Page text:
One of the mysteries of the English language finally explained.
A type of water-conducting cell in the xylem which lacks perforations in the cell wall.
- ‘This method allows the cavitation resistance of the metastable liquid water in the lumen of tracheids in conifer sapwood sections to be estimated.’
- ‘The lack of lignin in lateral walls shifts the function of ‘pipe walls’ to the turgid parenchyma paving the tracheid.’
- ‘Vessel elements, tracheids, fibres, sieve tube elements, sieve cells, and parenchyma cells are the major components of vascular tissue.’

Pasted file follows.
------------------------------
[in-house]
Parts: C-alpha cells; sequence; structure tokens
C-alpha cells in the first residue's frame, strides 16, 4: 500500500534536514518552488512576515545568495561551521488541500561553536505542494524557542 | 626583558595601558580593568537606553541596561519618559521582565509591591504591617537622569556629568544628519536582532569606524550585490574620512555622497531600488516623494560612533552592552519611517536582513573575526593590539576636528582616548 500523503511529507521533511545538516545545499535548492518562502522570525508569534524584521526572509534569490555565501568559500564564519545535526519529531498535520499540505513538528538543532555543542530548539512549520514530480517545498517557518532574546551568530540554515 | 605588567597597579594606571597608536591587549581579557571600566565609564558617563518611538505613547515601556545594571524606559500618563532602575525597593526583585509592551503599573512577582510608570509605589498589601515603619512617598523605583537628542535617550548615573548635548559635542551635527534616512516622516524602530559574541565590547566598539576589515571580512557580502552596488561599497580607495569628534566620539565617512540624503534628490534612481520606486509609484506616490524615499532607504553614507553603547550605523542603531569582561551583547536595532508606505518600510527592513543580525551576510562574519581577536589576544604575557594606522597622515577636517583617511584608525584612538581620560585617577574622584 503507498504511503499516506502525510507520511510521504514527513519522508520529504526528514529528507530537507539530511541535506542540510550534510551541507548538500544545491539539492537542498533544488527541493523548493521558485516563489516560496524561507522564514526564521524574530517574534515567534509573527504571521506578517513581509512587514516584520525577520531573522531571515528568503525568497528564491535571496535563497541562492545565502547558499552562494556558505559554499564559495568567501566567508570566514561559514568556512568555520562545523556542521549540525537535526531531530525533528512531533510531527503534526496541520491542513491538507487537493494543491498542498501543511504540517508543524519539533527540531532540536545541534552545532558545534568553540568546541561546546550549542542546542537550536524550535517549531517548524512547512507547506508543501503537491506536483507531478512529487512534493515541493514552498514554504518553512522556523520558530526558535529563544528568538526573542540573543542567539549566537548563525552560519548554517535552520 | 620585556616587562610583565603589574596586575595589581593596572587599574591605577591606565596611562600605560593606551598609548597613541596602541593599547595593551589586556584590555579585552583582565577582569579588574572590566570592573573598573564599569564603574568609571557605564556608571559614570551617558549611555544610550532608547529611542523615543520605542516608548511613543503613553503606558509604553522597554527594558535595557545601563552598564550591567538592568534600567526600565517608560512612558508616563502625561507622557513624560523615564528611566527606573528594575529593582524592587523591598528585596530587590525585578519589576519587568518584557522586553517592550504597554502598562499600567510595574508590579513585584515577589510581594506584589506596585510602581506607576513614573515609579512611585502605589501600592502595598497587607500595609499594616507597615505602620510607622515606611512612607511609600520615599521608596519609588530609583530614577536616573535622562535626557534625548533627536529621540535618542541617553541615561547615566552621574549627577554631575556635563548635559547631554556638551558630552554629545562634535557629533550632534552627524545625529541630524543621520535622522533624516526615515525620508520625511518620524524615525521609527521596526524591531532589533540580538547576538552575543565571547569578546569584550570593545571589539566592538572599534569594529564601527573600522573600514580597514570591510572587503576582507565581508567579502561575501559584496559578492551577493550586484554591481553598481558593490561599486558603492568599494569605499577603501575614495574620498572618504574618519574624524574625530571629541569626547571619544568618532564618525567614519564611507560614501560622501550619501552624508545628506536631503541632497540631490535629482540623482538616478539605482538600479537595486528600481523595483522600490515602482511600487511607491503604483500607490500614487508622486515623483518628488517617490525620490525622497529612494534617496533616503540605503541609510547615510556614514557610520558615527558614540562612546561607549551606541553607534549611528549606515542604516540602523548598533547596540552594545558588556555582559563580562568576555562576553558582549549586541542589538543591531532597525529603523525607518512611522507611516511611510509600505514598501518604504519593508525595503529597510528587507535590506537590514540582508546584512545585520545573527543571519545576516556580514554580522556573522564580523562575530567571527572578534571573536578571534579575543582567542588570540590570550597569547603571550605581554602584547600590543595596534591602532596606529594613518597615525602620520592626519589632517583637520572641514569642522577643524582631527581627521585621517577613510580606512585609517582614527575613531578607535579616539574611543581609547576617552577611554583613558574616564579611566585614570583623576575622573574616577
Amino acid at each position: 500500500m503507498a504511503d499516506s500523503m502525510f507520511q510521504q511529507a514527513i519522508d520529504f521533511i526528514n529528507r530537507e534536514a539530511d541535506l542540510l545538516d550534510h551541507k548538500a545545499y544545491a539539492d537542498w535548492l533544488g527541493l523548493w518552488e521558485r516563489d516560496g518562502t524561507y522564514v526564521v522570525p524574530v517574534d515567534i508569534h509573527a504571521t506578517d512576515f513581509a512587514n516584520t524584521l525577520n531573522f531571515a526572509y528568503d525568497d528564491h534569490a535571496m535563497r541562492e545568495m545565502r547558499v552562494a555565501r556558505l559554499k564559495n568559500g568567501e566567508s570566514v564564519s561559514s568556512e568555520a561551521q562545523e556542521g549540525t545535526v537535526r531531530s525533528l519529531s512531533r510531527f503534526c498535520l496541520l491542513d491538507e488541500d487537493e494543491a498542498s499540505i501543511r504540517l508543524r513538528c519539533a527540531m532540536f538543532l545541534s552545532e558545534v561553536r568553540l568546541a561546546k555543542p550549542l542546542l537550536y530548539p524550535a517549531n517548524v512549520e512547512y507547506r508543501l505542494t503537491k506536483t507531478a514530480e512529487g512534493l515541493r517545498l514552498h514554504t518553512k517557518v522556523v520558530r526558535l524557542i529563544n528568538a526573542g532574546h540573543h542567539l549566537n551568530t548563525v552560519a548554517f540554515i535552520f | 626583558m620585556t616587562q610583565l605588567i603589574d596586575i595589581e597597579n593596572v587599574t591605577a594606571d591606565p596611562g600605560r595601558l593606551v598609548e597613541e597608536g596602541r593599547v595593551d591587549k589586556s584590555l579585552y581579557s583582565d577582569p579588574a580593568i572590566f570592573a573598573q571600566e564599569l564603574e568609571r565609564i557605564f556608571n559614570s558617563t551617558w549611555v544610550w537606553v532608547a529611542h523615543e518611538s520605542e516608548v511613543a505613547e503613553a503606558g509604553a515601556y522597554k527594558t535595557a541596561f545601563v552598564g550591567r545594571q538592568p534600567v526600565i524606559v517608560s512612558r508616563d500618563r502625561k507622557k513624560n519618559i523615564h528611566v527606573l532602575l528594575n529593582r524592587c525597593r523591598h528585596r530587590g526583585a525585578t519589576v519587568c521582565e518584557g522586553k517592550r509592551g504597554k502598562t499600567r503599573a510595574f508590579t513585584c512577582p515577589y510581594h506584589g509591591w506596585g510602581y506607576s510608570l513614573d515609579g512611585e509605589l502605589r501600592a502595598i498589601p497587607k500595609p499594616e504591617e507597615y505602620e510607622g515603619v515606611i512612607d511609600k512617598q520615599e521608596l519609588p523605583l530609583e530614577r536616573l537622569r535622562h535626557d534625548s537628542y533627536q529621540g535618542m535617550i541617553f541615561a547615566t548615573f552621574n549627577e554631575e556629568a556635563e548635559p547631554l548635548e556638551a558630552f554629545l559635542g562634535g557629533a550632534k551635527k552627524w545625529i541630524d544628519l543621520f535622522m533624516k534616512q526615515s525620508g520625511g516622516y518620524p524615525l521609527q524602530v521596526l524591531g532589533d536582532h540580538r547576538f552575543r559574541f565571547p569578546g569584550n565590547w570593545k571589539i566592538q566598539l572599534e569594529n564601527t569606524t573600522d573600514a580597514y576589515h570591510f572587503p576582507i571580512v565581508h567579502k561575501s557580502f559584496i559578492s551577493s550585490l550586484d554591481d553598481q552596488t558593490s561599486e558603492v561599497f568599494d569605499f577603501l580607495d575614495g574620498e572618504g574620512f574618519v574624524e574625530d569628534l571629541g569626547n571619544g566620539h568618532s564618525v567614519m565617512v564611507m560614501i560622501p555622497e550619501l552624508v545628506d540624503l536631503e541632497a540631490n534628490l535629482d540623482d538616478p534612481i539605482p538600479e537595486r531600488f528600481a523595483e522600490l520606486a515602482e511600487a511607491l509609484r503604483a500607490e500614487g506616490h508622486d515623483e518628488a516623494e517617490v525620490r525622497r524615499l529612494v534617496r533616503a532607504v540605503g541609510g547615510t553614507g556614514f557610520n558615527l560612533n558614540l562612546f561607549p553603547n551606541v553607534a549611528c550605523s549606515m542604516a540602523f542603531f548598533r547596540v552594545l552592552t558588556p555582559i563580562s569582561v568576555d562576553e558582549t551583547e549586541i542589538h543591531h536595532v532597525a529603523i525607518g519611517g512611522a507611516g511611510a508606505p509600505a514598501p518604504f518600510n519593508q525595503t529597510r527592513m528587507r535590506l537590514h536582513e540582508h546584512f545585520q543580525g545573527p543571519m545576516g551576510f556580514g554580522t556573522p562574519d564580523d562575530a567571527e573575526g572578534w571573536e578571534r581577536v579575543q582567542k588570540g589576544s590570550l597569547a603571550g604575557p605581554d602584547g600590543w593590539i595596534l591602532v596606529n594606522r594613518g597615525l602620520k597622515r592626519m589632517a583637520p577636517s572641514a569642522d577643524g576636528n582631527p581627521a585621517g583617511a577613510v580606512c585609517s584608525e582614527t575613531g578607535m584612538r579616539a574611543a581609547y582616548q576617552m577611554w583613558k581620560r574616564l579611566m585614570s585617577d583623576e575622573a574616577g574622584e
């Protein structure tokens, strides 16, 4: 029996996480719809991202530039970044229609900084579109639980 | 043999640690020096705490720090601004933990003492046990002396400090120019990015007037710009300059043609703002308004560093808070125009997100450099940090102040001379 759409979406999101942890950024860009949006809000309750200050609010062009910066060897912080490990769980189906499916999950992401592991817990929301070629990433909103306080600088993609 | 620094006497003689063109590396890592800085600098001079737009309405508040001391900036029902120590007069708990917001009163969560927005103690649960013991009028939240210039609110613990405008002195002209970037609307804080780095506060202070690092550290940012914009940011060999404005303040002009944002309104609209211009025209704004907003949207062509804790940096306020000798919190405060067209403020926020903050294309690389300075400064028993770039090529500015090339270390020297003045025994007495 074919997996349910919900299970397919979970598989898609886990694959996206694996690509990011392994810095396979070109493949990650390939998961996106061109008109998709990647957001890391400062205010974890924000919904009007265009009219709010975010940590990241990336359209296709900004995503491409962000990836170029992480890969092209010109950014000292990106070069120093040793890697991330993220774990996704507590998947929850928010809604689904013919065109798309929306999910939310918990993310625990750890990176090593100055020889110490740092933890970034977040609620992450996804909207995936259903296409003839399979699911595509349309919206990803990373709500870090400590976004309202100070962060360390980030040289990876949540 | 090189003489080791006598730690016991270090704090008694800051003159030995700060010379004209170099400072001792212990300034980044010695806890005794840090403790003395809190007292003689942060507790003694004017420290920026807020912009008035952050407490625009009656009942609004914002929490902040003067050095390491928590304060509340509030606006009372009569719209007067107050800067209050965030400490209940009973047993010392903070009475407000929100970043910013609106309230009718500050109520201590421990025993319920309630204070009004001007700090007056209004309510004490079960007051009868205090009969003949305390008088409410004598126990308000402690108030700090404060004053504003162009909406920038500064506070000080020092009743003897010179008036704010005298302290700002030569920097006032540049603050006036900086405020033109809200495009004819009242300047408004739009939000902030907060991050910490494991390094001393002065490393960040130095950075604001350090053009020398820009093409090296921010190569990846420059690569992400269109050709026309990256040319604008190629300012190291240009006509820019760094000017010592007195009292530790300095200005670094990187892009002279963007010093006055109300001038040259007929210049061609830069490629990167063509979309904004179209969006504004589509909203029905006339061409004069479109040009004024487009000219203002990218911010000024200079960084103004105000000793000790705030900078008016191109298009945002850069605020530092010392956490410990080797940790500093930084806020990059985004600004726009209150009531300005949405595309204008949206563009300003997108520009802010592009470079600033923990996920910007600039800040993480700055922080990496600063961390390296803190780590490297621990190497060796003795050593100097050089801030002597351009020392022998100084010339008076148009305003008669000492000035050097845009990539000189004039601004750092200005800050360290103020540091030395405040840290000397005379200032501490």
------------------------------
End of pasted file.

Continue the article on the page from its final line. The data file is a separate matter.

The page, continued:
- ‘Lignins occur in great quantity in the secondary cell walls of fibres, xylem vessels and tracheids.’
- ‘Tissues external to the xylem were removed because of the presence of large resin ducts which could release materials that would obstruct water flow through the xylem tracheids.’
Late 19th century: from German Tracheide, from medieval Latin trachea (see trachea).
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